Archive for the ‘Federal Agencies’ Category

FBIlaboratory01

The FBI Laboratory

This month marks the 88th year since the Federal Bureau of Investigation (FBI) Laboratory started processing cases.  And to commemorate this occasion, I used this weekend’s bike ride to go back to Quantico, Virginia, and ride to the current FBI Laboratory (MAP), which is on the grounds of The FBI Academy, located on Marine Corp Base Quantico.  

Established by the original FBI Director, J. Edgar Hoover, the Criminology Laboratory, as it was known then, was first housed in a single room of the Old Southern Railway Building at 13th Street and Pennsylvania Avenue in Downtown D.C. It would eventually move to the third floor of FBI Headquarters, before relocating to its current location back in 2003.  

The Lab’s first year of work included 963 examinations, including those that led to the capture of Bruno Richard Hauptmann for the kidnapping of the infant son of the aviator Charles Lindbergh, which became known as the “crime of the century”. (As opposed to the “trial of the center”, as the O.J. Simpson murder case would eventually be known.)

Charles Lindbergh, Jr. was kidnapped from the Lindbergh family home in Hopewell, New Jersey in March of 1932, with the kidnapper leaving behind a handwritten ransom note.  The Laboratory was equipped with only an ultraviolet light machine, microscope, moulage kit, wiretapping kit, and general office supplies.  And it had only one full-time employee, Special Agent Charles Appel. Using the limited resources available to him, Appel analyzed the handwriting of the 13 ransom notes received by the Lindberghs with samples from 300 suspects. While the process took many months, Appel was eventually able to identify Hauptmann as the perpetrator.  Sadly, it was discovered that the kidnapper killed the infant. And although Hauptmann proclaimed his innocence to the end, he was convicted of first-degree murder and executed in 1936 in the electric chair at the New Jersey State Prison.

Today the FBI Laboratory is one of the largest and most comprehensive crime labs in the world. Operating with more than 500 employees out of a state-of-the-art facility in Quantico, the laboratory’s scientific experts and Special Agents travel the world on assignment, using science and technology to protect the nation and support law enforcement, intelligence, military, and forensic science partners. Whether it’s examining DNA or fingerprints left at a crime scene or linking exploded bomb fragments to terrorists, the men and women of the FBI Laboratory are dedicated to using the rigors of science to solve cases and prevent acts of crime and terror.  

NOTE:  I was not able to take any additional photos because unauthorized photography or video recording within the FBI Laboratory is a security violation and, therefore, strictly prohibited.  The above video is unclassified public material.  

FBIacademy02

The FBI Academy

On this weekend bike outing I went to the Marine Corps Base Quantico, on the grounds of which the Federal Bureau of Investigation’s (FBI’s) Training Academy is located.  Situated on 385 acres of woodlands approximately 36 miles south of D.C. near the town of Quantico in Stafford County, Virginia (MAP), the FBI Academy is a full-service national training facility, with: classrooms and conference rooms; dormitories; indoor and outdoor firing ranges; a gym and aquatic pool; a library; a dining hall; the Tactical and Emergency Vehicle Operations Center, which teaches safe, efficient driving techniques to FBI and Drug Enforcement Administration (DEA) personnel and other government and military personnel, and; Hogan’s Alley, a training complex simulating a small town for carrying out practical exercises and training.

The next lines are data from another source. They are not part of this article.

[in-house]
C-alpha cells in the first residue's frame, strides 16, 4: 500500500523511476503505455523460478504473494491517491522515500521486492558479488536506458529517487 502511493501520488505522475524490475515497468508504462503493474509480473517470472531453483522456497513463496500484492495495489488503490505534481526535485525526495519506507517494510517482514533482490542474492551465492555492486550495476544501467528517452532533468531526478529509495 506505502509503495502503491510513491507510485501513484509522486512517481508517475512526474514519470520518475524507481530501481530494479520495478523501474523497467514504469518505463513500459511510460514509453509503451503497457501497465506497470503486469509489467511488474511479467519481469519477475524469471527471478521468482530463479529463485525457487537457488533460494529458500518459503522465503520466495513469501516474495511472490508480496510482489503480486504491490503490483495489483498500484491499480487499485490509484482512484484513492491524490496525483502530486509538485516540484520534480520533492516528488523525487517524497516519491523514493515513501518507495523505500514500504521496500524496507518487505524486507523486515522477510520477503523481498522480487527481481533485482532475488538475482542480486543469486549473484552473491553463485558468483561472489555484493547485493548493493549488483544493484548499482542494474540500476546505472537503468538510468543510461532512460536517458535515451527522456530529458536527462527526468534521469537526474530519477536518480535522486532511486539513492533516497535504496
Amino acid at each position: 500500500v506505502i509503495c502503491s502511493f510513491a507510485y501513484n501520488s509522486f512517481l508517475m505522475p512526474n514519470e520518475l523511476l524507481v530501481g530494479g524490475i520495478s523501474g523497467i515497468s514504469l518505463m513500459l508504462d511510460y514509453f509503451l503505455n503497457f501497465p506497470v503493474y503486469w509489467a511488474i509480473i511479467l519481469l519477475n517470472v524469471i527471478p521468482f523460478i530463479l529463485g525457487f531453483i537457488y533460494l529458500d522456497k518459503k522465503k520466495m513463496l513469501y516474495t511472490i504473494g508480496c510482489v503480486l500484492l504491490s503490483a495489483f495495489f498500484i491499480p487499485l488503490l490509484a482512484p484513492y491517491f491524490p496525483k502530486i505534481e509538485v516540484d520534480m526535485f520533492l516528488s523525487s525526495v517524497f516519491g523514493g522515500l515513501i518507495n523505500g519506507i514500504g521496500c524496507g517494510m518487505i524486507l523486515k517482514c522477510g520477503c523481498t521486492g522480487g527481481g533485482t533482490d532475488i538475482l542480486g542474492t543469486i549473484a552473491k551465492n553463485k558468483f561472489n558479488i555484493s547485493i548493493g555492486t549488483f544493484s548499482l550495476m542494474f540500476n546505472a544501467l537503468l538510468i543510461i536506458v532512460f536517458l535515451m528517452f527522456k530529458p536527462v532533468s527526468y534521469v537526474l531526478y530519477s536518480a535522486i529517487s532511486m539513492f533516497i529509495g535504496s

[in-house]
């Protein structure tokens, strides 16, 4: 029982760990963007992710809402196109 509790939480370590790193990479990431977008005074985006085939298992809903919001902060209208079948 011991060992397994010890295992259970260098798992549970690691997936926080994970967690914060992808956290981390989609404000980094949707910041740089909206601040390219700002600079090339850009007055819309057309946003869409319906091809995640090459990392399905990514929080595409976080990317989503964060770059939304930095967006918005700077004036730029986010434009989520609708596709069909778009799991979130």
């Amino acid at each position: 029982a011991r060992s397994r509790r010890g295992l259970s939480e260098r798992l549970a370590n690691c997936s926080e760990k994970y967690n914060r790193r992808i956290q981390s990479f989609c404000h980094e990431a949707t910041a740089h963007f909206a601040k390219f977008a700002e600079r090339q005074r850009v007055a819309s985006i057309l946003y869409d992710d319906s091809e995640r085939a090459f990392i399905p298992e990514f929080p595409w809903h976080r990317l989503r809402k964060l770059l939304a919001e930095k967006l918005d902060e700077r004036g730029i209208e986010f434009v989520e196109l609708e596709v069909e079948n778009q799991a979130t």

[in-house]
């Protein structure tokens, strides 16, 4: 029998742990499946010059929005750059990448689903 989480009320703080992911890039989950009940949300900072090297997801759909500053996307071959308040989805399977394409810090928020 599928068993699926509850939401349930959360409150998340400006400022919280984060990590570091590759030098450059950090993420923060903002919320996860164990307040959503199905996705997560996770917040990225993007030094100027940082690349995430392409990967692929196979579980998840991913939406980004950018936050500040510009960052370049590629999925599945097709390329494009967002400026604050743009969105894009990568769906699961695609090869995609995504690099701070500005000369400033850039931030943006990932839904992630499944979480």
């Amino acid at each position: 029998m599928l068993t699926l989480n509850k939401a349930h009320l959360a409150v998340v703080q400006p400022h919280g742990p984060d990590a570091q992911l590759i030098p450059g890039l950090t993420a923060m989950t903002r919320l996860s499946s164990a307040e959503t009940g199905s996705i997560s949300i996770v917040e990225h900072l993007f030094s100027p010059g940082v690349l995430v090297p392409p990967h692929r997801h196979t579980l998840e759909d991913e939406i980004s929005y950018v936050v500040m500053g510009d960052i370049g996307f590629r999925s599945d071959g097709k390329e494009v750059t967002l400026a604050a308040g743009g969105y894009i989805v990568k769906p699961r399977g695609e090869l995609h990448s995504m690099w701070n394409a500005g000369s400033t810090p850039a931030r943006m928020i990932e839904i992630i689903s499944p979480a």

The FBI Academy was first opened in 1972, the year in which J. Edgar Hoover, the man who was instrumental in founding the FBI in 1935, became its first Director, and then lead the organization for the next 37 years.  The Academy is operated by the Bureau’s Training Division, and was initially where new FBI Special Agents received their first training after being hired. One of the many changes after the 9/11 terrorist attacks in 2001 was the development of additional and specialized training for Intelligence Analysts.  Over time the training of FBI Special Agents and Intelligence Analysts became integrated into an expansive integrated curriculum currently known as the Basic Field Training Course (BFTC).

The BFTC was developed by the Training Division to meet the Bureau’s ambitious goal of training new Agent and Intelligence Analyst candidates in a way that prepares them for their collaborative work in the field.  Previously, Agents and Analysts had completely separate training.  The BFTC replaced these two distinctly separate programs with an integrated, collaborative course that uses a dedicated field office team approach mirroring the environment that they will experience in their field assignments.

And although new Agents are still typically synonymous with the FBI Academy, the Training Division also instructs many other diverse groups of people.  In addition to Intelligence Analysts, those who currently receive training at the Academy include: people in a wide variety of professional staff positions at the FBI; law enforcement officers from other Federal agencies as well as state, local and tribal police and law enforcement entities, and; appropriate individuals from the private sector.  Elite units such as the Hostage Rescue Team, Evidence Response Teams, Special Weapons and Tactics (SWAT), and law enforcement leaders from across the world also attend the Academy and utilize its training facilities to improve on skills.